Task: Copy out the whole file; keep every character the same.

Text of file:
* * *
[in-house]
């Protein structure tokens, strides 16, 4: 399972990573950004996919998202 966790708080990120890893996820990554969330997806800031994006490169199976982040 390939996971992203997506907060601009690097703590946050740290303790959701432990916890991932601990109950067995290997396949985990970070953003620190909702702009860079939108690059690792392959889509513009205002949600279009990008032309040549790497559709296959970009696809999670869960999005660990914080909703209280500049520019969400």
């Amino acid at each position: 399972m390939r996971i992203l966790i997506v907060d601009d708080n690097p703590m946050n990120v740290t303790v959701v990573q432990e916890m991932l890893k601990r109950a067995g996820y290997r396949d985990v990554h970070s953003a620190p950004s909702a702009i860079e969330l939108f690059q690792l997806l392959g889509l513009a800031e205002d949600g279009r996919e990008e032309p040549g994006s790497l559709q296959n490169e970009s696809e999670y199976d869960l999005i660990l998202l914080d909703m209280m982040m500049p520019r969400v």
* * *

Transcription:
[in-house]
């Protein structure tokens, strides 16, 4: 399972990573950004996919998202 966790708080990120890893996820990554969330997806800031994006490169199976982040 390939996971992203997506907060601009690097703590946050740290303790959701432990916890991932601990109950067995290997396949985990970070953003620190909702702009860079939108690059690792392959889509513009205002949600279009990008032309040549790497559709296959970009696809999670869960999005660990914080909703209280500049520019969400």
């Amino acid at each position: 399972m390939r996971i992203l966790i997506v907060d601009d708080n690097p703590m946050n990120v740290t303790v959701v990573q432990e916890m991932l890893k601990r109950a067995g996820y290997r396949d985990v990554h970070s953003a620190p950004s909702a702009i860079e969330l939108f690059q690792l997806l392959g889509l513009a800031e205002d949600g279009r996919e990008e032309p040549g994006s790497l559709q296959n490169e970009s696809e999670y199976d869960l999005i660990l998202l914080d909703m209280m982040m500049p520019r969400v």